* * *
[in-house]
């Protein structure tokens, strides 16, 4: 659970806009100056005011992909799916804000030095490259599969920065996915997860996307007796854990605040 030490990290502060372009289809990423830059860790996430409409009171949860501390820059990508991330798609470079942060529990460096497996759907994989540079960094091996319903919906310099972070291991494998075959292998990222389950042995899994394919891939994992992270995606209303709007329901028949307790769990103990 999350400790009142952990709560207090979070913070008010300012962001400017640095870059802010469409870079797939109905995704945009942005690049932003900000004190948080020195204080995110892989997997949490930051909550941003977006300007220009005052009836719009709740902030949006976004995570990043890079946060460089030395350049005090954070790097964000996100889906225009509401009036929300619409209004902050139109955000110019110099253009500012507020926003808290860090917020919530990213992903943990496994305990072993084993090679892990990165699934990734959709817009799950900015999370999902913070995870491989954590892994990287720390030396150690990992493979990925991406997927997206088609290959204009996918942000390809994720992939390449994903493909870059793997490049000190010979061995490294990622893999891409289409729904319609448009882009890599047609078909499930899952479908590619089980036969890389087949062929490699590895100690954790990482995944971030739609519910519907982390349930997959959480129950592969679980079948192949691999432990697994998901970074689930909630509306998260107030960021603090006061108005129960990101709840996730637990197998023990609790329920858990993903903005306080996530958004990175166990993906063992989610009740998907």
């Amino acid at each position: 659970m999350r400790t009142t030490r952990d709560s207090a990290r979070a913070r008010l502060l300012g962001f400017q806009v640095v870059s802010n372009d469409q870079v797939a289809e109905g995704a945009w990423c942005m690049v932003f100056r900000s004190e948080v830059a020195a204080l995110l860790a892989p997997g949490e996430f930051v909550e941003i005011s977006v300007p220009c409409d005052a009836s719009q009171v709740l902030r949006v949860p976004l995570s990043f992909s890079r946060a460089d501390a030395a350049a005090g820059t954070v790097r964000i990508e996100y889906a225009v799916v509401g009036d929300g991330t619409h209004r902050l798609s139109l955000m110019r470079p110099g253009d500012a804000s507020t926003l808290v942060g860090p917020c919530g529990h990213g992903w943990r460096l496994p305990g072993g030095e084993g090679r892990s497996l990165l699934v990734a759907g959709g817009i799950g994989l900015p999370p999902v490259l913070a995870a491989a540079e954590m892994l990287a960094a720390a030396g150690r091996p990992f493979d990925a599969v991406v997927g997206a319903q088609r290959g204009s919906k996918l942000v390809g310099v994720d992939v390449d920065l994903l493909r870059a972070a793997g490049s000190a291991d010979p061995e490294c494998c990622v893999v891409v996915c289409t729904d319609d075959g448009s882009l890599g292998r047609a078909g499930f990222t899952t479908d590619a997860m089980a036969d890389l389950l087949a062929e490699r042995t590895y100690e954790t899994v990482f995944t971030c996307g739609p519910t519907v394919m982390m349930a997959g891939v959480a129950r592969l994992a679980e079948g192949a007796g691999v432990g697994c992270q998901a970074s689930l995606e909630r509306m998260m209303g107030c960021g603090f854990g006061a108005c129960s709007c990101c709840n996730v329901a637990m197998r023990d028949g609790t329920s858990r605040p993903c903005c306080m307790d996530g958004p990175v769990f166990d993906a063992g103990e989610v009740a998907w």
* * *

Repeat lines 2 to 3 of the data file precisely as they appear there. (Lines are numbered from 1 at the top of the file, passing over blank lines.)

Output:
């Protein structure tokens, strides 16, 4: 659970806009100056005011992909799916804000030095490259599969920065996915997860996307007796854990605040 030490990290502060372009289809990423830059860790996430409409009171949860501390820059990508991330798609470079942060529990460096497996759907994989540079960094091996319903919906310099972070291991494998075959292998990222389950042995899994394919891939994992992270995606209303709007329901028949307790769990103990 999350400790009142952990709560207090979070913070008010300012962001400017640095870059802010469409870079797939109905995704945009942005690049932003900000004190948080020195204080995110892989997997949490930051909550941003977006300007220009005052009836719009709740902030949006976004995570990043890079946060460089030395350049005090954070790097964000996100889906225009509401009036929300619409209004902050139109955000110019110099253009500012507020926003808290860090917020919530990213992903943990496994305990072993084993090679892990990165699934990734959709817009799950900015999370999902913070995870491989954590892994990287720390030396150690990992493979990925991406997927997206088609290959204009996918942000390809994720992939390449994903493909870059793997490049000190010979061995490294990622893999891409289409729904319609448009882009890599047609078909499930899952479908590619089980036969890389087949062929490699590895100690954790990482995944971030739609519910519907982390349930997959959480129950592969679980079948192949691999432990697994998901970074689930909630509306998260107030960021603090006061108005129960990101709840996730637990197998023990609790329920858990993903903005306080996530958004990175166990993906063992989610009740998907």
């Amino acid at each position: 659970m999350r400790t009142t030490r952990d709560s207090a990290r979070a913070r008010l502060l300012g962001f400017q806009v640095v870059s802010n372009d469409q870079v797939a289809e109905g995704a945009w990423c942005m690049v932003f100056r900000s004190e948080v830059a020195a204080l995110l860790a892989p997997g949490e996430f930051v909550e941003i005011s977006v300007p220009c409409d005052a009836s719009q009171v709740l902030r949006v949860p976004l995570s990043f992909s890079r946060a460089d501390a030395a350049a005090g820059t954070v790097r964000i990508e996100y889906a225009v799916v509401g009036d929300g991330t619409h209004r902050l798609s139109l955000m110019r470079p110099g253009d500012a804000s507020t926003l808290v942060g860090p917020c919530g529990h990213g992903w943990r460096l496994p305990g072993g030095e084993g090679r892990s497996l990165l699934v990734a759907g959709g817009i799950g994989l900015p999370p999902v490259l913070a995870a491989a540079e954590m892994l990287a960094a720390a030396g150690r091996p990992f493979d990925a599969v991406v997927g997206a319903q088609r290959g204009s919906k996918l942000v390809g310099v994720d992939v390449d920065l994903l493909r870059a972070a793997g490049s000190a291991d010979p061995e490294c494998c990622v893999v891409v996915c289409t729904d319609d075959g448009s882009l890599g292998r047609a078909g499930f990222t899952t479908d590619a997860m089980a036969d890389l389950l087949a062929e490699r042995t590895y100690e954790t899994v990482f995944t971030c996307g739609p519910t519907v394919m982390m349930a997959g891939v959480a129950r592969l994992a679980e079948g192949a007796g691999v432990g697994c992270q998901a970074s689930l995606e909630r509306m998260m209303g107030c960021g603090f854990g006061a108005c129960s709007c990101c709840n996730v329901a637990m197998r023990d028949g609790t329920s858990r605040p993903c903005c306080m307790d996530g958004p990175v769990f166990d993906a063992g103990e989610v009740a998907w």